Tech

BioNTech / Pfizer: Bottling deal for mRNA vaccine with South Africa meets with criticism

Starting in 2022, the BioVac Institute in South Africa is expected to “produce” 100 million doses of BioNTech / Pfizer’s COVID-19 vaccine and distribute it to the countries of the African Union. The three companies announced this on Wednesday. The patient aid organization Doctors Without Borders (MSF) welcomed the move and at the same time declared it insufficient to deal with the third wave that is rampant on the African continent.

According to the agreement, Cape Town-based vaccine maker BioVac will be “integrated into the vaccine production chain” by the end of the year. For this purpose, BioVac will receive the vaccine substance from the production facilities in Europe and produce finished cans from the beginning of 2022, it says in the message. That means that the production step of the South African partner is limited to the so-called “Fill & Finish”, the sterile filling.

“From day one, our goal has been to provide fair and equal access to the COVID-19 vaccine from Pfizer / BioNTech for everyone around the world,” said Pfizer CEO Albert Bourla in the press release. The collaboration with BioVac in Cape Town, with which Pfizer already has a “Fill & Finish” contract for a vaccine against pneumococci, Bourla called a “shining example of the tireless work” that is being done.

BioNTech boss Ugur Sahin emphasized that his company’s mRNA technology could also be used to manufacture vaccines for other diseases. “We will therefore continue to examine sustainable approaches that support the development and production of mRNA vaccines on the African continent.”

Good, but not good enough, judged the aid organization Doctors Without Borders immediately after the deal was announced. It was hoped until the end that BioNTech and Pfizer would still get through to the deal on the World Health Organization (WHO) newly created mRNA Technology Transfers Hub Lara Dovifat from Doctors Without Borders in Berlin said that they would like to have the know-how needed for local production passed on.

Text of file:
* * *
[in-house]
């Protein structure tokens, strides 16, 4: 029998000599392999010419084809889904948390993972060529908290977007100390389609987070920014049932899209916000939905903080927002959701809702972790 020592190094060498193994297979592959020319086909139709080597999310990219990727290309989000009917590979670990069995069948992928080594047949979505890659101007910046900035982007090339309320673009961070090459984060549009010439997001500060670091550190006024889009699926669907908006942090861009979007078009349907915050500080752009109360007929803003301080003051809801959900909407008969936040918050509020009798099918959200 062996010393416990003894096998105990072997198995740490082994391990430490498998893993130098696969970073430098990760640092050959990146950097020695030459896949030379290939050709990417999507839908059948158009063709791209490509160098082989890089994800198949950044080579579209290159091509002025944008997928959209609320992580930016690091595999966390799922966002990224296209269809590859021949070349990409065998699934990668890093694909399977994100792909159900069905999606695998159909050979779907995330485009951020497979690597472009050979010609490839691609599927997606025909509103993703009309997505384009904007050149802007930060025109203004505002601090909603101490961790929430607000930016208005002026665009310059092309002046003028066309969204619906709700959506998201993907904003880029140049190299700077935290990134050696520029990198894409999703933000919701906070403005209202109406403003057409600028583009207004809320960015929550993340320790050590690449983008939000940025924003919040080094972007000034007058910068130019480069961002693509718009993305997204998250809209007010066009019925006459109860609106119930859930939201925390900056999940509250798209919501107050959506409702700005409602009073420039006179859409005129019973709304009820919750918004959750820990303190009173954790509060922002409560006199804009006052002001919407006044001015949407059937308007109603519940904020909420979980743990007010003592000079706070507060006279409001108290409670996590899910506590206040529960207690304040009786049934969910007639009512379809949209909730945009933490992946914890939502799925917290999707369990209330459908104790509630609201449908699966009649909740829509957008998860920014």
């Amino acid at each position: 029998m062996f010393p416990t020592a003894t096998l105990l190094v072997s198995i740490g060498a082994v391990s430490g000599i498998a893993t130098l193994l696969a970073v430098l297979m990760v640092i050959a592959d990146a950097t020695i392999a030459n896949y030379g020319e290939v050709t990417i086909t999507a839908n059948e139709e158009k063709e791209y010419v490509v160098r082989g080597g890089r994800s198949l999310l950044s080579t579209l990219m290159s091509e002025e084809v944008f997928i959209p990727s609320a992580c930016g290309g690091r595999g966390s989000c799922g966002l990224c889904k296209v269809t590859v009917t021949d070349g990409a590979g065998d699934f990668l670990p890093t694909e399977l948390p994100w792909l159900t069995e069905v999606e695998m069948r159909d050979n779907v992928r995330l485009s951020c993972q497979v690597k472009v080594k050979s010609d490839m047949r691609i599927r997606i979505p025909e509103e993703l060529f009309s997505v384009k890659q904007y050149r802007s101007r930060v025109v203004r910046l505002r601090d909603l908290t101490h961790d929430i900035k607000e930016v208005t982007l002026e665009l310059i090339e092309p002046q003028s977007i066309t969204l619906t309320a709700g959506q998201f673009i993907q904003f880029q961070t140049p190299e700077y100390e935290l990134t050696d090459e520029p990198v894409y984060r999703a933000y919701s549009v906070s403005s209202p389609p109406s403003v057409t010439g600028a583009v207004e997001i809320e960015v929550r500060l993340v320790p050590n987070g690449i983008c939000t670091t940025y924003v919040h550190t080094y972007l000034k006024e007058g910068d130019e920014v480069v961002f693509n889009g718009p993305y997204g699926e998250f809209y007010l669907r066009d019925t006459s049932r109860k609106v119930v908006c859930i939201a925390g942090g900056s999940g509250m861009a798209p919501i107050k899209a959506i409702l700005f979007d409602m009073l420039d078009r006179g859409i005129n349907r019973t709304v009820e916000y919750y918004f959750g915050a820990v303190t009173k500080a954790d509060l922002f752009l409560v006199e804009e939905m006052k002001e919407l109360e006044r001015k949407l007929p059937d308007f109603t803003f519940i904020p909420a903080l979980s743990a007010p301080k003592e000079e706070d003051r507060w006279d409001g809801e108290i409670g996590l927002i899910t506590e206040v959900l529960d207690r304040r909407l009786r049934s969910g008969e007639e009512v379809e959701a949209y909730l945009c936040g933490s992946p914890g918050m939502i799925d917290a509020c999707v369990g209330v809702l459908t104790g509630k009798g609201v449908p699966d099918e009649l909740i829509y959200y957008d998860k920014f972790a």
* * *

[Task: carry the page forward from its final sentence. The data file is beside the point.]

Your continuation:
Dovifat’s South African colleague Candice Sehoma warned that the agreement would not fully utilize the capacities available in African countries and worldwide for accelerated vaccine production. The continued dependence of African countries on vaccine production in the rich north is unacceptable. The delivery of the 100 million cans for filling for 2022, for example, is only a letter of intent for the time being.

In the coming week, the WHO will continue to wrestle about the so-called TRIPS waiver, the temporary suspension of claims from patent rights for COVID-19 vaccines, drugs and simple things like Covid tests. Covid drugs, unlike vaccines, could be manufactured quickly by generic drug manufacturers, Dovifat hopes. Tests, available in this country for 70 cents, are still not available in Africa.

However, Germany has placed itself in the forefront of the countries that do not want to hear about a suspension of patent rights. Federal Minister of Health Jens Spahn (CDU) had to be asked by UNAIDS Director Winnie Byanyima, Whether he wants to leave the decision of who and when to access the know-how of Covid vaccine production to the pharmaceutical companies alone, and whether he is ready to accept a development like the one when the AIDS epidemic occurred.


(bme)

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